It is designed to provide students with the specialist knowledge and skills they will need to further their careers, including economic, technological, legal and social concepts and principles.  It is to help develop a critical awareness of current problems and new insights with the exercise of initiative, sound judgement, and the ability to make decisions in complex and unpredictable situations.

Those on the part-time course will study the same modules at the same time as the full time students, including:

  • Introduction to agriculture and rural industries
  • Rural property law and valuation
  • Strategic rural asset management
  • Management case studies in rural surveying
  • Rural policy and planning

The course includes a dissertation which is to be completed over the summer in Year 2.

As a part-time course, this will be:

  • over two years instead of one
  • require attending the University for one or two days a week during the 20 teaching weeks over the autumn and spring terms.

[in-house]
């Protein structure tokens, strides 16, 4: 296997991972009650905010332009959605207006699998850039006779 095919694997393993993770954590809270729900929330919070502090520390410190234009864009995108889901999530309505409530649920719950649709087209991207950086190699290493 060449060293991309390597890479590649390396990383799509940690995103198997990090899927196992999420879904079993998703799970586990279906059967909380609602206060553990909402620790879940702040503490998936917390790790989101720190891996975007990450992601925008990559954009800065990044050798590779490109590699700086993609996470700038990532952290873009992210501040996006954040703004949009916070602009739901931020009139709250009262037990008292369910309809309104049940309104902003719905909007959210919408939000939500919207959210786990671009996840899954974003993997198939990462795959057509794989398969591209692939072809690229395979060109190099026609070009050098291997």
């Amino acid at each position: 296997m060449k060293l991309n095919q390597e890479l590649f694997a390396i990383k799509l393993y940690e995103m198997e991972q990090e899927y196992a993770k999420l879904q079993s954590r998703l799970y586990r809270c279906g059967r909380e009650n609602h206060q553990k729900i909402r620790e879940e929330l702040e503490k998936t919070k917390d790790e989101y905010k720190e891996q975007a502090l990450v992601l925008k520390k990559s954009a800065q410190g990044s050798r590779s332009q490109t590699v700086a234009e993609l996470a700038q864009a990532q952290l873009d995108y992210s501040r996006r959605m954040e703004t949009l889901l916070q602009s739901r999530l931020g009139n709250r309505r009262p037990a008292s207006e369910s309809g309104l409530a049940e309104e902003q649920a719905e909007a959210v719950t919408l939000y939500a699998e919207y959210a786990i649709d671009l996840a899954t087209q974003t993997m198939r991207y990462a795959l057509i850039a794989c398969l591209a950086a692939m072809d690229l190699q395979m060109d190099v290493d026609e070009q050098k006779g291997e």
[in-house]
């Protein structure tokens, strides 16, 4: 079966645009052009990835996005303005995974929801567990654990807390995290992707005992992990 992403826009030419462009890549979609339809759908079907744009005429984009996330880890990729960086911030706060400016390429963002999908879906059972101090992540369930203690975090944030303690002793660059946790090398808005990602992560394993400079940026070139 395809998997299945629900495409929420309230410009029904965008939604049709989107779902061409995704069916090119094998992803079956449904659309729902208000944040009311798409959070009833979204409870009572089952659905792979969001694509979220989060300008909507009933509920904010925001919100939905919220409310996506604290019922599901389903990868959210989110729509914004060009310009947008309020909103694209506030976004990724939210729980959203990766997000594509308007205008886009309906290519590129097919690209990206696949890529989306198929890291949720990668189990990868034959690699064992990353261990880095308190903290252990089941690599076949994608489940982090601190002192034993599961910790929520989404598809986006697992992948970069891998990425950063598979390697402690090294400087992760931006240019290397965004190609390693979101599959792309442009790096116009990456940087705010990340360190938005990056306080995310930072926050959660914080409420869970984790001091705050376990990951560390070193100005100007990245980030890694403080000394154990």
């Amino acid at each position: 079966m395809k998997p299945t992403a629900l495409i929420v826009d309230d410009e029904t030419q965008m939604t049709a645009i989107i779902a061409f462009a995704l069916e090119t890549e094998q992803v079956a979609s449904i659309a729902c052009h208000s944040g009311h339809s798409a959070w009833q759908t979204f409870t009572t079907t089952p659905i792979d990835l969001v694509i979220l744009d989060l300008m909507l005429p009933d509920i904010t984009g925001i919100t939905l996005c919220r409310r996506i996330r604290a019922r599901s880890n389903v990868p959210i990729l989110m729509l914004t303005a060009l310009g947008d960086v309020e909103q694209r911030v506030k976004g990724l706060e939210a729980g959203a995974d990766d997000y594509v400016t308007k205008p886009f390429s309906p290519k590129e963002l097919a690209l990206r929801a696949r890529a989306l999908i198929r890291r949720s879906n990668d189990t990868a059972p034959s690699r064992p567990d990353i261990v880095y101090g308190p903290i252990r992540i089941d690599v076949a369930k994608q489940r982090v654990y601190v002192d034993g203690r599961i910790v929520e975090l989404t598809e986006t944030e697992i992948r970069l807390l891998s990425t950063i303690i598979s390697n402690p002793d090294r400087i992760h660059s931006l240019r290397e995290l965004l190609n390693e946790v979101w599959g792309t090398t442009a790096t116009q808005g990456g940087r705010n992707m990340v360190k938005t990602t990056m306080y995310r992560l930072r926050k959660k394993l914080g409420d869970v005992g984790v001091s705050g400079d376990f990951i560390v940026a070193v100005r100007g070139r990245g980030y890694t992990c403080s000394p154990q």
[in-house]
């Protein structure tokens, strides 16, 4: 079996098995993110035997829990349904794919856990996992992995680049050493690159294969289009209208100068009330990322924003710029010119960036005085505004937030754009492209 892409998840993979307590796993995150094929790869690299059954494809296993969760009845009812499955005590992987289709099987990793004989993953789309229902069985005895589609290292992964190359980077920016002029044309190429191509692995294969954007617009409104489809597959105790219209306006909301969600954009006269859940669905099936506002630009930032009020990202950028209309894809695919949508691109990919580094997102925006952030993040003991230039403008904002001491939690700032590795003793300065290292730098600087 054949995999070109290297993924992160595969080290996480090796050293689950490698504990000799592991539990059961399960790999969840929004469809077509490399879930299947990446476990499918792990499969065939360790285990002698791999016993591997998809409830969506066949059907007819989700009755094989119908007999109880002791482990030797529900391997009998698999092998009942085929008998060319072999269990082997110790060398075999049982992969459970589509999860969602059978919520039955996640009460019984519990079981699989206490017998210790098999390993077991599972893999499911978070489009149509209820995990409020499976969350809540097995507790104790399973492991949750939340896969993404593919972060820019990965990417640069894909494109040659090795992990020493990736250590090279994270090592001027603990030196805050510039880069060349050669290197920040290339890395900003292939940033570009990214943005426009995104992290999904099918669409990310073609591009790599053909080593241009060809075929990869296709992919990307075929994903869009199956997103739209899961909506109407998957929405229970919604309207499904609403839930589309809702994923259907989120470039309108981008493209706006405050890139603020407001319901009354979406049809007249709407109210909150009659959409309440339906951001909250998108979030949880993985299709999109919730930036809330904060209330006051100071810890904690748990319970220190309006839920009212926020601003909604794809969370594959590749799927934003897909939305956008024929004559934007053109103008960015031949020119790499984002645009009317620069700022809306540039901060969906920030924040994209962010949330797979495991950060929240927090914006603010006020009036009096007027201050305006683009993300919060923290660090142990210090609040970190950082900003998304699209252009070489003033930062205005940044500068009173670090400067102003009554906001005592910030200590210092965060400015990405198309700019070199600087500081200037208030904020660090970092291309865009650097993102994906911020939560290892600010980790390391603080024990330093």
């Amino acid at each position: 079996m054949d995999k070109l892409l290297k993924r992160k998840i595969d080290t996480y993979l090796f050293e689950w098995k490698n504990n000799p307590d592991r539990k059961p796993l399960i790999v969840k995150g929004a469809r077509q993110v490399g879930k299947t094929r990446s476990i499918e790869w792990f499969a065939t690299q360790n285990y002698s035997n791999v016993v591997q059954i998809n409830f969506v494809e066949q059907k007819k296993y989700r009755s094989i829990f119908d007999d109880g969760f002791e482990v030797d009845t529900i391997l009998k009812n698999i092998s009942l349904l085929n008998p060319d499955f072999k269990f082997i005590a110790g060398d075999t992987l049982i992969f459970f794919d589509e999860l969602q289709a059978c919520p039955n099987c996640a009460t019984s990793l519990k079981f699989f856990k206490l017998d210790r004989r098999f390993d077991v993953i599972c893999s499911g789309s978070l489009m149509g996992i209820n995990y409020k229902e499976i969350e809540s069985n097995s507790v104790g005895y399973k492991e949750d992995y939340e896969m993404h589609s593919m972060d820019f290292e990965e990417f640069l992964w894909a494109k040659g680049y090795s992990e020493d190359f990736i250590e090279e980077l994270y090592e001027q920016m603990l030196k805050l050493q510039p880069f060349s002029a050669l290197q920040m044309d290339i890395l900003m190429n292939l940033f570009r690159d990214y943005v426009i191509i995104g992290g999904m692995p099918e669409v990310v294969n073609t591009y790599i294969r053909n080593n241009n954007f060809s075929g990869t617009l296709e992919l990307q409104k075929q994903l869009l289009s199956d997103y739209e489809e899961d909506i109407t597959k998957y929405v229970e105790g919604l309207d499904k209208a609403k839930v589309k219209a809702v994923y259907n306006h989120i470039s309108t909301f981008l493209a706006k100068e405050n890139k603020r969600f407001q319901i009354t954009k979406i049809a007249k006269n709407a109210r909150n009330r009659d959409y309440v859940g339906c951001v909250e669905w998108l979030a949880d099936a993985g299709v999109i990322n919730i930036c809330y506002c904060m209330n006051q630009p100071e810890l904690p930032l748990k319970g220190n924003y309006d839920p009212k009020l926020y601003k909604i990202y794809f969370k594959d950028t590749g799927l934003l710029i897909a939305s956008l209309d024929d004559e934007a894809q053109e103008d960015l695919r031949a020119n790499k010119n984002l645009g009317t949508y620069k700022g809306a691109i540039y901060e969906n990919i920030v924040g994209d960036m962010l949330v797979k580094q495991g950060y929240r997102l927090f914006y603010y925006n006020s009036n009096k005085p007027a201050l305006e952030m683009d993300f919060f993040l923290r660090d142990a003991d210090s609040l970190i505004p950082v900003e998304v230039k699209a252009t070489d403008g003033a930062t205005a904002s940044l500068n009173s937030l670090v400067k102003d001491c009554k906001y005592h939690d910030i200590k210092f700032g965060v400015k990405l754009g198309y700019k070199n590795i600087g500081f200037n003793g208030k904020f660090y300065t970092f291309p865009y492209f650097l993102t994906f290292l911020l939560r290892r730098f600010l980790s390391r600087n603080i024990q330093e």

That may make this particularly suitable for those within travelling distance of Reading.

All students will need to attend the induction programme prior to starting the course in September and the five day field trip in the summer of Year 2.

The tuition fees will be £5,225 per year for two years.

For further details, contact a.cropley@reading.ac.uk

 

New National Nature Reserve declared in Cumbria

09 July 2019

Natural England has declared Bolton Fell and Walton Mosses as a new National Nature Reserve in Cumbria. Located near Carlisle, Natural England's press release confirms that the new reserve encompasses the recently restored Bolton Fell Moss Site of Special Sceintific Interest (SSSI) and the pristine condition Walton Fell Moss SSSI. Further information can be found on GOV.UK.